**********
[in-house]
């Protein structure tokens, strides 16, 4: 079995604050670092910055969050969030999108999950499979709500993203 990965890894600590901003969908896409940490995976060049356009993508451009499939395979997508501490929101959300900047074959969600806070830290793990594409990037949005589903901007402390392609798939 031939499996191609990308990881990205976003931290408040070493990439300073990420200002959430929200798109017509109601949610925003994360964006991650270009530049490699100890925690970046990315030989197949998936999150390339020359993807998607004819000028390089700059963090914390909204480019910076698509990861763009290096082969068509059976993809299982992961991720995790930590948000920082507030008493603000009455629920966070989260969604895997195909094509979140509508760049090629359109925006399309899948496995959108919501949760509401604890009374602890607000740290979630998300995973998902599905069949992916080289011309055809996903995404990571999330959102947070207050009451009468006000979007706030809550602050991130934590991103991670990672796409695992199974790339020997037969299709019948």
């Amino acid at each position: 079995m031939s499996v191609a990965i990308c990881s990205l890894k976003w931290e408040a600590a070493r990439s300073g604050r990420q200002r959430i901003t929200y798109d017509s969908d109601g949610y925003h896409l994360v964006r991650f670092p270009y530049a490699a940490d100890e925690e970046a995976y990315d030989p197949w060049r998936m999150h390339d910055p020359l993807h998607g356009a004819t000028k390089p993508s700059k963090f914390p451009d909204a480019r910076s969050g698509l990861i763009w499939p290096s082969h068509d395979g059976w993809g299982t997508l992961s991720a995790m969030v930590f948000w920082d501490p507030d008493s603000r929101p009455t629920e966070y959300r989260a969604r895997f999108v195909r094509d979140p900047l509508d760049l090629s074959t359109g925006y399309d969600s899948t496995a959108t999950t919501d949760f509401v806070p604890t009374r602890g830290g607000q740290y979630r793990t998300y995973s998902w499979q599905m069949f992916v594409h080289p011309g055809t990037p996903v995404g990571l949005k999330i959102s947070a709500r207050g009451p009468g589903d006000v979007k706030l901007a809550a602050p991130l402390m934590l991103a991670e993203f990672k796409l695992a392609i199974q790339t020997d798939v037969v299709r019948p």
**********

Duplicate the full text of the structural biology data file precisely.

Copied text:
[in-house]
């Protein structure tokens, strides 16, 4: 079995604050670092910055969050969030999108999950499979709500993203 990965890894600590901003969908896409940490995976060049356009993508451009499939395979997508501490929101959300900047074959969600806070830290793990594409990037949005589903901007402390392609798939 031939499996191609990308990881990205976003931290408040070493990439300073990420200002959430929200798109017509109601949610925003994360964006991650270009530049490699100890925690970046990315030989197949998936999150390339020359993807998607004819000028390089700059963090914390909204480019910076698509990861763009290096082969068509059976993809299982992961991720995790930590948000920082507030008493603000009455629920966070989260969604895997195909094509979140509508760049090629359109925006399309899948496995959108919501949760509401604890009374602890607000740290979630998300995973998902599905069949992916080289011309055809996903995404990571999330959102947070207050009451009468006000979007706030809550602050991130934590991103991670990672796409695992199974790339020997037969299709019948």
């Amino acid at each position: 079995m031939s499996v191609a990965i990308c990881s990205l890894k976003w931290e408040a600590a070493r990439s300073g604050r990420q200002r959430i901003t929200y798109d017509s969908d109601g949610y925003h896409l994360v964006r991650f670092p270009y530049a490699a940490d100890e925690e970046a995976y990315d030989p197949w060049r998936m999150h390339d910055p020359l993807h998607g356009a004819t000028k390089p993508s700059k963090f914390p451009d909204a480019r910076s969050g698509l990861i763009w499939p290096s082969h068509d395979g059976w993809g299982t997508l992961s991720a995790m969030v930590f948000w920082d501490p507030d008493s603000r929101p009455t629920e966070y959300r989260a969604r895997f999108v195909r094509d979140p900047l509508d760049l090629s074959t359109g925006y399309d969600s899948t496995a959108t999950t919501d949760f509401v806070p604890t009374r602890g830290g607000q740290y979630r793990t998300y995973s998902w499979q599905m069949f992916v594409h080289p011309g055809t990037p996903v995404g990571l949005k999330i959102s947070a709500r207050g009451p009468g589903d006000v979007k706030l901007a809550a602050p991130l402390m934590l991103a991670e993203f990672k796409l695992a392609i199974q790339t020997d798939v037969v299709r019948p």